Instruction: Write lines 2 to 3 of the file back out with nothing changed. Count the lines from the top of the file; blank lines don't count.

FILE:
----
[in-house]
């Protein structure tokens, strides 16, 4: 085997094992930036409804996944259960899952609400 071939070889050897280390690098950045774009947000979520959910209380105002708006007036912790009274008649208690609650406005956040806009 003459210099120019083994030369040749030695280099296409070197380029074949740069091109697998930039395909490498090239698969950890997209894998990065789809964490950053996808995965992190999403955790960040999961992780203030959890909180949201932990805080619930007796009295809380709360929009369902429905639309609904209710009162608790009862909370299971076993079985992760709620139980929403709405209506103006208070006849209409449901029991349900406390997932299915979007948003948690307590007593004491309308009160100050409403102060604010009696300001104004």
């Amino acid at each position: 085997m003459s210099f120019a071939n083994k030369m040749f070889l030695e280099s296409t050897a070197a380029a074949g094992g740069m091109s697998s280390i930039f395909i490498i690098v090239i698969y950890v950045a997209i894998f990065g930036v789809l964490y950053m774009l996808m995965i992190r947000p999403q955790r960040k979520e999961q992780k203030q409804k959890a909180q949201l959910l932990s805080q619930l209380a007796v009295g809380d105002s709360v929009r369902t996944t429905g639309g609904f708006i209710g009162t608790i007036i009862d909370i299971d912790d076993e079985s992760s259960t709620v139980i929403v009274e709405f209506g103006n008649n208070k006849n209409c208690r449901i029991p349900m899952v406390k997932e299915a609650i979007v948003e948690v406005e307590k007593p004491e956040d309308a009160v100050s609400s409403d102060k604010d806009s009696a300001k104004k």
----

């Protein structure tokens, strides 16, 4: 085997094992930036409804996944259960899952609400 071939070889050897280390690098950045774009947000979520959910209380105002708006007036912790009274008649208690609650406005956040806009 003459210099120019083994030369040749030695280099296409070197380029074949740069091109697998930039395909490498090239698969950890997209894998990065789809964490950053996808995965992190999403955790960040999961992780203030959890909180949201932990805080619930007796009295809380709360929009369902429905639309609904209710009162608790009862909370299971076993079985992760709620139980929403709405209506103006208070006849209409449901029991349900406390997932299915979007948003948690307590007593004491309308009160100050409403102060604010009696300001104004």
């Amino acid at each position: 085997m003459s210099f120019a071939n083994k030369m040749f070889l030695e280099s296409t050897a070197a380029a074949g094992g740069m091109s697998s280390i930039f395909i490498i690098v090239i698969y950890v950045a997209i894998f990065g930036v789809l964490y950053m774009l996808m995965i992190r947000p999403q955790r960040k979520e999961q992780k203030q409804k959890a909180q949201l959910l932990s805080q619930l209380a007796v009295g809380d105002s709360v929009r369902t996944t429905g639309g609904f708006i209710g009162t608790i007036i009862d909370i299971d912790d076993e079985s992760s259960t709620v139980i929403v009274e709405f209506g103006n008649n208070k006849n209409c208690r449901i029991p349900m899952v406390k997932e299915a609650i979007v948003e948690v406005e307590k007593p004491e956040d309308a009160v100050s609400s409403d102060k604010d806009s009696a300001k104004k």